top of page

Meet the Team!

In recent weeks I have been spending time on LinkedIn. It's a useful resource in many ways and it's good to stay in touch with what's going on in the world of education and it is also a useful marketing tool. And this is my problem. I hate marketing. It feels dishonest: as if I'm presenting myself as something I'm not. I don't really have a brand, nor do I want one (oh God - is THAT my brand!? That I am a brand refusenik?!) I hate self-promotion (she says as she adds another entry to her blog) and I find the whole high-fiving, over-enthusiastic trumpet-blowing really difficult to do.

But since apparently this is now the Done Thing: here's what'll happen if we work together.

  1. We will have a basic plan for a session but more often than not will tear it up within the first five minutes as we'll have identified something specific that really needs to be tackled.

  2. I will talk. A lot. And make terrible jokes. You will be expected to laugh.

  3. We will go off piste regularly, crossing curriculums, subjects and ideas according to what seems important at the time.

  4. You will read things that feel beyond your abilities. They will not be beyond your abilities when we finish.

  5. We will use Miro - I will get ridiculously over-excited about the post-it notes function.

  6. I will rage uncontrollably at the use of the word "arguably" but will do an actual happy dance at the correct use of a semi-colon.

  7. I will lecture at length on the various controversies surrounding the correct use of a semi-colon.

  8. You will stop saying "I don't know" in answer to questions and instead say "could it be...?"

  9. We will be briefly interrupted as the dog will decide he has to sit on my lap and lick my face as our lesson goes on.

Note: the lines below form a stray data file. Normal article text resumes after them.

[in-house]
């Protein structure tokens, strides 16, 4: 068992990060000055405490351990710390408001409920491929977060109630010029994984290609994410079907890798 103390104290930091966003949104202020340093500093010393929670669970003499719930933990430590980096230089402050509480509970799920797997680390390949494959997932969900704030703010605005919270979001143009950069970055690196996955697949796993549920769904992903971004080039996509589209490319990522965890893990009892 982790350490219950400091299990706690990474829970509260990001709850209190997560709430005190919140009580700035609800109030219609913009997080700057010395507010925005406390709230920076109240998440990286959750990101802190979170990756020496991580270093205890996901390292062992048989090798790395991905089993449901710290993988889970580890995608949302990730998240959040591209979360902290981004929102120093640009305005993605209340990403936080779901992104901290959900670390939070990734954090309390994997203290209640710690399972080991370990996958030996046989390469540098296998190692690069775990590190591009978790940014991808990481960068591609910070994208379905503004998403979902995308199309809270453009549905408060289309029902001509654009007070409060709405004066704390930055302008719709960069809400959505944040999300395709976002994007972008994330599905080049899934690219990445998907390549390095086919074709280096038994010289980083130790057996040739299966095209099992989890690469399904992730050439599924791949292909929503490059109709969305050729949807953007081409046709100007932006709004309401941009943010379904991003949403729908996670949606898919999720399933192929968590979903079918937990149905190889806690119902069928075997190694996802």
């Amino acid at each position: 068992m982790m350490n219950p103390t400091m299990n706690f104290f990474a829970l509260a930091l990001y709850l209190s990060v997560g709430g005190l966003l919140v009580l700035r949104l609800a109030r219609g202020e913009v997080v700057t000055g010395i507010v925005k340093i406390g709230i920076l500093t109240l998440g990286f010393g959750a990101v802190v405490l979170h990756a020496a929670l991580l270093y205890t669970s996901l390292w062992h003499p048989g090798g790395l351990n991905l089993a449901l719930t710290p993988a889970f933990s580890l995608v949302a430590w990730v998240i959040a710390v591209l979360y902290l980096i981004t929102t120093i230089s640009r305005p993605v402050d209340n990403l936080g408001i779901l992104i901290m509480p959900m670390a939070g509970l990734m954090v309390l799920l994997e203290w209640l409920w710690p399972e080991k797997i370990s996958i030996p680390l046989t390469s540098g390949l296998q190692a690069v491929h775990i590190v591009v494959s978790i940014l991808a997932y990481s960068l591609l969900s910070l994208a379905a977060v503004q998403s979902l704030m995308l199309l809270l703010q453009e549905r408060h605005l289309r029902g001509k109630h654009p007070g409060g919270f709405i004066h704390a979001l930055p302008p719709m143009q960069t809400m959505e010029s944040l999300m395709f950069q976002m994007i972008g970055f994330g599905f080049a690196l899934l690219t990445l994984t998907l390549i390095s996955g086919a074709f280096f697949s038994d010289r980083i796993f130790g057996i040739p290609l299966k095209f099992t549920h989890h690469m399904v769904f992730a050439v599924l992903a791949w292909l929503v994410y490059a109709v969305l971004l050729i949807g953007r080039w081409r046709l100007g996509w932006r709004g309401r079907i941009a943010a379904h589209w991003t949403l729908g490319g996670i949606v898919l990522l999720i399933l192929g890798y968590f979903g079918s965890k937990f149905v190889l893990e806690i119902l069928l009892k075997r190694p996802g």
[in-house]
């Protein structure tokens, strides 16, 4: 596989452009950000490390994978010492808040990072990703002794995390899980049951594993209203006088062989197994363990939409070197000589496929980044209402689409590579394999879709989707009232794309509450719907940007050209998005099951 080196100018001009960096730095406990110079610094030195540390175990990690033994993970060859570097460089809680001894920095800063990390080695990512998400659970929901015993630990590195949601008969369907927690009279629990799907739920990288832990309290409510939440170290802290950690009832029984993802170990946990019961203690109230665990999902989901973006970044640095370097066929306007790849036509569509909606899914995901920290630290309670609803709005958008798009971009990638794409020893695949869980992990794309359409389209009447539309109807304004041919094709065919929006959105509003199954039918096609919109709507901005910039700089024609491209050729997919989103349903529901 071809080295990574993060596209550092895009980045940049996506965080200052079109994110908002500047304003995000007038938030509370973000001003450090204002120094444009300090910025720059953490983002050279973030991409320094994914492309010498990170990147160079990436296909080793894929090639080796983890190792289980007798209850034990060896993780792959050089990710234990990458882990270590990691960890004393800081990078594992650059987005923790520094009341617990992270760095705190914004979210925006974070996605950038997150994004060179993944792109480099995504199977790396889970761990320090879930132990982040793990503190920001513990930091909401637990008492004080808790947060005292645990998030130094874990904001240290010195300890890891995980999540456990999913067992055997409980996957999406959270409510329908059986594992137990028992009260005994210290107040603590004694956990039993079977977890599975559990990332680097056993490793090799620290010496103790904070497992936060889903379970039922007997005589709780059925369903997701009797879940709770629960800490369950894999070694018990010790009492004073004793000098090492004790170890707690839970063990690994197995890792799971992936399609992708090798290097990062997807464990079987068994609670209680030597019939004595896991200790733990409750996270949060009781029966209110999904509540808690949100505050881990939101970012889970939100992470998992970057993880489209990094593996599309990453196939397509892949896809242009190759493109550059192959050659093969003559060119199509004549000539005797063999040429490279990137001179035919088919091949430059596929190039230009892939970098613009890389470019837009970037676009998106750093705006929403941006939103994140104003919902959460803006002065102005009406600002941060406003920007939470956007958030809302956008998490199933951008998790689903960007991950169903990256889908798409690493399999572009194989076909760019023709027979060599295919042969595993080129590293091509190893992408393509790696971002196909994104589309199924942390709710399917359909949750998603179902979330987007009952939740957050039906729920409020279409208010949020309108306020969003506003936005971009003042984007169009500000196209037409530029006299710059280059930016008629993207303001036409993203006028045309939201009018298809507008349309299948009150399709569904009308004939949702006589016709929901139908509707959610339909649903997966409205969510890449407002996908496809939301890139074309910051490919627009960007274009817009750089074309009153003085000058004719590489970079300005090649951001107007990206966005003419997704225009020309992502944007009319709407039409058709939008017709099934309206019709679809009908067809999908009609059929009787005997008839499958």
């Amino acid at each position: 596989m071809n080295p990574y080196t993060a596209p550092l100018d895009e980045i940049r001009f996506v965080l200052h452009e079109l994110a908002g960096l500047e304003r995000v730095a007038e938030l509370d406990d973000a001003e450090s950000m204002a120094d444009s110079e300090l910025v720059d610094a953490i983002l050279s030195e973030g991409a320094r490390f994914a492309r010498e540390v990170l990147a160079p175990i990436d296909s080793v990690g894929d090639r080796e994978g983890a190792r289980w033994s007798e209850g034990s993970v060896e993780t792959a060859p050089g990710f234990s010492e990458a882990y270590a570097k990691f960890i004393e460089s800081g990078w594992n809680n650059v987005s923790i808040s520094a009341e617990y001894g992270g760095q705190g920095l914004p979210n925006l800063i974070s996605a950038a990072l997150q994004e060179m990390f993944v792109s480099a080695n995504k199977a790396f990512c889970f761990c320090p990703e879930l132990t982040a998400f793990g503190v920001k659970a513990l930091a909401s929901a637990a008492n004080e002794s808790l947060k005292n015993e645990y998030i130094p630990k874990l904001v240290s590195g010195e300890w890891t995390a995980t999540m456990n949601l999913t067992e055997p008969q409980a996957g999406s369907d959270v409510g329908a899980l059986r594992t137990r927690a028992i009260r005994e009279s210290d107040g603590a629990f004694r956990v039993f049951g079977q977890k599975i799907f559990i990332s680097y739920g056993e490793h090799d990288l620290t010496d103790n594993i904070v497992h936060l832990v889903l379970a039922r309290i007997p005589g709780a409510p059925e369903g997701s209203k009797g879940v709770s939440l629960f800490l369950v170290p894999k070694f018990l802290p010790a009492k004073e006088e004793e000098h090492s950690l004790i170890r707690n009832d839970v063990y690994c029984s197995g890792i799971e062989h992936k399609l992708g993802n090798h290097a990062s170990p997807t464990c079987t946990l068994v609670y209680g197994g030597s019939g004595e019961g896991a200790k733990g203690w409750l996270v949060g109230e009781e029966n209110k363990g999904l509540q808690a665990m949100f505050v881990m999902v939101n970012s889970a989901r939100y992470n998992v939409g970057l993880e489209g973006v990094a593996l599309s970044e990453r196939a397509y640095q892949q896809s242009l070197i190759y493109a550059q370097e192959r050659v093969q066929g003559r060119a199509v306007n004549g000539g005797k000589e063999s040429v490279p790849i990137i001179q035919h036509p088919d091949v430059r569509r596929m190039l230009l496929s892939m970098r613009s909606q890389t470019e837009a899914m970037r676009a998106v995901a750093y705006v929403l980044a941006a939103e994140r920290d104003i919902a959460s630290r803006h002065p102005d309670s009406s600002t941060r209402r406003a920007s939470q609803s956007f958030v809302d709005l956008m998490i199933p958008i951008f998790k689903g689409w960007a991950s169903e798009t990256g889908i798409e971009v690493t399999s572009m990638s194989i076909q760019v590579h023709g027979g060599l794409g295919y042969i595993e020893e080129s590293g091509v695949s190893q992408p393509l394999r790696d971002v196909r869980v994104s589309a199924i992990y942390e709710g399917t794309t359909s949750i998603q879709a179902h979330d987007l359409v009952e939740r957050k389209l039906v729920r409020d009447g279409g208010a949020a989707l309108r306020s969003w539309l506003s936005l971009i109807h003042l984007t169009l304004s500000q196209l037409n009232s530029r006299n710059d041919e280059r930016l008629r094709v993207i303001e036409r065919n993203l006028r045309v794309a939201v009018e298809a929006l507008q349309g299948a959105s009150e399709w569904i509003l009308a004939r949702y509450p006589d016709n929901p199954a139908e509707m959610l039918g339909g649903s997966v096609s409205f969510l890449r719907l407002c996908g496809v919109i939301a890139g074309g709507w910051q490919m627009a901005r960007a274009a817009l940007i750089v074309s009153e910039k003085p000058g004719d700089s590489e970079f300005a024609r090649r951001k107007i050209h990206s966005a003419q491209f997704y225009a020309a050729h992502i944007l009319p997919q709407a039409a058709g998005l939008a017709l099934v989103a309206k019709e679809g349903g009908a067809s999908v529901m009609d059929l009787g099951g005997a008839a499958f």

10. You will coo over the dog, unaware that he has just been sick on the floor.

  11. We will practice exam technique with the knowledge that grades are a by-product rather than an end in themselves.

  12. I will be accidentally rude about whoever is currently Secretary of State for Education (but I'll be right).

  13. You'll break down sentences and ideas to their component parts and identify their purpose and point.

  14. You'll make wild statements about the past and then back them up with carefully chosen evidence.

  15. I will be endlessly recommending you books to read.

  16. You will ask questions that I don't know the answers to. We'll work them out together.

OK I'm being (a bit) flippant but my point is this: if you are looking for a tutor with a flashy website and a carefully targeted mission statement, I'm probably not the woman for you. On the other hand, if you need someone who values progress for the sake of progress; who knows their way around the curriculum; who recognises the importance of pleasure in learning; who has a ridiculous dog.... Drop me an email - we'll get on famously.

32 views0 comments

Recent Posts

See All

Cultural Capital and Critical Thinking

There is a story doing the rounds at the moment about a young woman who is studying for 24 A Levels. There's lots of discussion around the relative merits of this approach to extending learning but on


bottom of page